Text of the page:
If all the construction, the high rises and round-abouts make you wish for the good ole' days here on the Suncoast, then this is a good time to
visit the Crowley Museum and Nature Center and step back in time to the days of the early settlers.
Dixie Resnick, President of the Museum and Nature Center says, "This is one of Florida's last jewels. This is a very well kept secret. You'll actually see many different types of habitat out here that are very hard to find or experience in Florida today. "
Educational Director, Ann Cederberg says, "We have 191 beautiful acres here and there are few wild places like this left, so when you come out you really get to see old Florida. "
The Museum and Nature Center are like a giant classroom.
Ann says, "We specialize in teaching children and adults about Florida history , agriculture, sustainable living and many other things. We have an organic garden here and we teach children and adults where our food comes from and how it grows."
You first arrive at the Welcome Center.
Janie Nye, dressed like Floridians dressed in the 1800's greets you. She says, "We have local honey, we have local syrup local, survival items for camping out here. We having camping programs, and we have programs where we gather by campfire and watch the moom rise. We also have local artisans who have hand made crafts here. "
The Museum takes you back in time to the days of the cowboy, who around here was called a Florida Cracker.
Volunteer Riley Winans, is a walking encyclopedia. He says, "The original term was cow hunter. They did not use the ropes, they used whips which is why they were called Florida Crackers, because of the cracking of the cow hunters whips. Those cow hunters rounded up cows,drove them to a port and shipped them to Cuba."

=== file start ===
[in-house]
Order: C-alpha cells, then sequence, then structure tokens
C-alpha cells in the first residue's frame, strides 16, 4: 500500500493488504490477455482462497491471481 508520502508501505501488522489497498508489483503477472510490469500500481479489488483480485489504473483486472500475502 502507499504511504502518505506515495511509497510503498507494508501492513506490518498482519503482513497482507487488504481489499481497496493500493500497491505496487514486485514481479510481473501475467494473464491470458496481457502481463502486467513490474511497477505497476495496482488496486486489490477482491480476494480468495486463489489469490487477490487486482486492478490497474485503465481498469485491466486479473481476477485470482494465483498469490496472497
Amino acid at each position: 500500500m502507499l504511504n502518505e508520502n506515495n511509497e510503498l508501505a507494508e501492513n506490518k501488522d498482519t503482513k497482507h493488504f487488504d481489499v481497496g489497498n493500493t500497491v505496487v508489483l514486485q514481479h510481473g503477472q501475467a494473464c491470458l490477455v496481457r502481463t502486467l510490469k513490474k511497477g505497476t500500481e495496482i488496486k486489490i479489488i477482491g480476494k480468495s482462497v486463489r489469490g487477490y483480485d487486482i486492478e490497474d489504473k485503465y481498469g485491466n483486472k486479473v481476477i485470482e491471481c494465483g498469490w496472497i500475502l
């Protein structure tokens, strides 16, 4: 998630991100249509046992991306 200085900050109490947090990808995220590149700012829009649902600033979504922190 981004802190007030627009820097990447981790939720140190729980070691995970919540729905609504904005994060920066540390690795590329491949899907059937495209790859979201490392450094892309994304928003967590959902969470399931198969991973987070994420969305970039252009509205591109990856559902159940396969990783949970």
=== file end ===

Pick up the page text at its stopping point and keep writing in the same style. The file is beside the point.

Riley continues, "In Cuba, they were sold for Spanish gold. Some of the early cracker families had a chest of gold somewhere in their house from cattle they sold. "
This is the Tatum House.
Volunteer Carolyn Christian, also dressed in the outfit of those far away times, says, "I t was built in 1889 by Harvey Tatum for his wife Laurel with the help of 2 of her 5 children.She was widowed before she married him."
They had 8 more children together. And she raised all 13 children in this house.
A lot of mouths to feed.
Carolyn says, "It was a farm. They raised their food, They raised animals . There is a loom in the bed room. They wove some of their clothing."
The Tatum house, along with many other sports around the nature center is now a popular location for weddings. There are also 6 Florida Cracker Cows on the property. They are direct decendents of the cows that were here when the early settlers arrived, bred here to keep the line alive.
The Crowley Museum and Nature Center . One of the places that makes the suncoast, "A great Place to call Home".